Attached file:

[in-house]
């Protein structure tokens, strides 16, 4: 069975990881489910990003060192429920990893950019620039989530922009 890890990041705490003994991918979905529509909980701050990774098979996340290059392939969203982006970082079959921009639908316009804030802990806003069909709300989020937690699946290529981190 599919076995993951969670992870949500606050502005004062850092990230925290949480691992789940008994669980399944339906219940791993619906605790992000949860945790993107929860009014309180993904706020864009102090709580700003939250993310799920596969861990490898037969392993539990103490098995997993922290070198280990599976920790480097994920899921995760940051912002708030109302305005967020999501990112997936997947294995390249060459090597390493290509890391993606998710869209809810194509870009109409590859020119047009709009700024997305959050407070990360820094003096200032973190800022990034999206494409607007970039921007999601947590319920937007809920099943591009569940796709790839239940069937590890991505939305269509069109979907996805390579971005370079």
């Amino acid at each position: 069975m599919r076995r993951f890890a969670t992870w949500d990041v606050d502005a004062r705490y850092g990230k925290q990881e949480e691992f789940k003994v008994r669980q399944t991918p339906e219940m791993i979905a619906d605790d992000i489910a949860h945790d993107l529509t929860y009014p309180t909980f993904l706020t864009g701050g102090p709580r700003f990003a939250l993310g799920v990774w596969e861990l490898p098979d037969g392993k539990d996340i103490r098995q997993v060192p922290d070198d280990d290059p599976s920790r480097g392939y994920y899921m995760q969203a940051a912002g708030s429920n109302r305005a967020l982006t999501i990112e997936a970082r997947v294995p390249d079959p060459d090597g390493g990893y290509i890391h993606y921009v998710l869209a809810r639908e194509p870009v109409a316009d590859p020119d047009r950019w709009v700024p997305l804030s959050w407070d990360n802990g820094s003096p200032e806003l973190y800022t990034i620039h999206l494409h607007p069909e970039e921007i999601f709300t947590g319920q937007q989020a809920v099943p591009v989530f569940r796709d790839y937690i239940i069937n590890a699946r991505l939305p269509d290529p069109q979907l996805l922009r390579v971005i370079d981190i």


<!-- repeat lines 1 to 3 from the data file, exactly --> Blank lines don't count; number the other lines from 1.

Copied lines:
[in-house]
């Protein structure tokens, strides 16, 4: 069975990881489910990003060192429920990893950019620039989530922009 890890990041705490003994991918979905529509909980701050990774098979996340290059392939969203982006970082079959921009639908316009804030802990806003069909709300989020937690699946290529981190 599919076995993951969670992870949500606050502005004062850092990230925290949480691992789940008994669980399944339906219940791993619906605790992000949860945790993107929860009014309180993904706020864009102090709580700003939250993310799920596969861990490898037969392993539990103490098995997993922290070198280990599976920790480097994920899921995760940051912002708030109302305005967020999501990112997936997947294995390249060459090597390493290509890391993606998710869209809810194509870009109409590859020119047009709009700024997305959050407070990360820094003096200032973190800022990034999206494409607007970039921007999601947590319920937007809920099943591009569940796709790839239940069937590890991505939305269509069109979907996805390579971005370079």
């Amino acid at each position: 069975m599919r076995r993951f890890a969670t992870w949500d990041v606050d502005a004062r705490y850092g990230k925290q990881e949480e691992f789940k003994v008994r669980q399944t991918p339906e219940m791993i979905a619906d605790d992000i489910a949860h945790d993107l529509t929860y009014p309180t909980f993904l706020t864009g701050g102090p709580r700003f990003a939250l993310g799920v990774w596969e861990l490898p098979d037969g392993k539990d996340i103490r098995q997993v060192p922290d070198d280990d290059p599976s920790r480097g392939y994920y899921m995760q969203a940051a912002g708030s429920n109302r305005a967020l982006t999501i990112e997936a970082r997947v294995p390249d079959p060459d090597g390493g990893y290509i890391h993606y921009v998710l869209a809810r639908e194509p870009v109409a316009d590859p020119d047009r950019w709009v700024p997305l804030s959050w407070d990360n802990g820094s003096p200032e806003l973190y800022t990034i620039h999206l494409h607007p069909e970039e921007i999601f709300t947590g319920q937007q989020a809920v099943p591009v989530f569940r796709d790839y937690i239940i069937n590890a699946r991505l939305p269509d290529p069109q979907l996805l922009r390579v971005i370079d981190i």